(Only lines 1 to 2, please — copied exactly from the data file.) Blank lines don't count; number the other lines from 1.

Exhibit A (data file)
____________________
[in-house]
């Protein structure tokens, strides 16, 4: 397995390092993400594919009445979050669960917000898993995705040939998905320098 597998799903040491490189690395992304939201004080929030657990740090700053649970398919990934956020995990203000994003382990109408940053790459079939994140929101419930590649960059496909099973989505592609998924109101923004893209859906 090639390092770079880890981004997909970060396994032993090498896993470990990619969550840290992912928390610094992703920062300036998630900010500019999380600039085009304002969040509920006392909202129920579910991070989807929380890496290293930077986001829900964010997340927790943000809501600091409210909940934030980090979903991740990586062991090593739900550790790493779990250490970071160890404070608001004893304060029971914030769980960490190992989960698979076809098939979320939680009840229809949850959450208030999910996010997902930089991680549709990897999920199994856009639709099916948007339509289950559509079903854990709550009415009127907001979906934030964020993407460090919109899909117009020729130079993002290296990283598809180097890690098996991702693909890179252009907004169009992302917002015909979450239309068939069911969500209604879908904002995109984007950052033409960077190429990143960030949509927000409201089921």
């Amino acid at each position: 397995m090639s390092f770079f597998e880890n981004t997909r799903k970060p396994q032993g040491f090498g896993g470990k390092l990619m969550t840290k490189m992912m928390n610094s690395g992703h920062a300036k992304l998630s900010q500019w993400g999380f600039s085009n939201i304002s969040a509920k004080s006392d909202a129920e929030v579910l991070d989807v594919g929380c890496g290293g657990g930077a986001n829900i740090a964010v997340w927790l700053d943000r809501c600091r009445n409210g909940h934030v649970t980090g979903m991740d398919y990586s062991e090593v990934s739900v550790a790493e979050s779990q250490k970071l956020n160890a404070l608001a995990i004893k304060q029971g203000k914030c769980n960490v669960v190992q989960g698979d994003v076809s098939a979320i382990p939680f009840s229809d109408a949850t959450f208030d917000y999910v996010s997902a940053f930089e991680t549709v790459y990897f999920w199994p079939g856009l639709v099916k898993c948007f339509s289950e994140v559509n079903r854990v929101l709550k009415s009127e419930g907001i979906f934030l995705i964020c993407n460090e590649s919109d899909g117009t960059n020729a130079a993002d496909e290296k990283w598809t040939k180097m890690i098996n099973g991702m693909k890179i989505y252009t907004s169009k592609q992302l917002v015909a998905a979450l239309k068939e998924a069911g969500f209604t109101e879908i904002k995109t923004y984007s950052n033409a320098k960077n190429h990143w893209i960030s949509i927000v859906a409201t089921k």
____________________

[in-house]
């Protein structure tokens, strides 16, 4: 397995390092993400594919009445979050669960917000898993995705040939998905320098 597998799903040491490189690395992304939201004080929030657990740090700053649970398919990934956020995990203000994003382990109408940053790459079939994140929101419930590649960059496909099973989505592609998924109101923004893209859906 090639390092770079880890981004997909970060396994032993090498896993470990990619969550840290992912928390610094992703920062300036998630900010500019999380600039085009304002969040509920006392909202129920579910991070989807929380890496290293930077986001829900964010997340927790943000809501600091409210909940934030980090979903991740990586062991090593739900550790790493779990250490970071160890404070608001004893304060029971914030769980960490190992989960698979076809098939979320939680009840229809949850959450208030999910996010997902930089991680549709990897999920199994856009639709099916948007339509289950559509079903854990709550009415009127907001979906934030964020993407460090919109899909117009020729130079993002290296990283598809180097890690098996991702693909890179252009907004169009992302917002015909979450239309068939069911969500209604879908904002995109984007950052033409960077190429990143960030949509927000409201089921």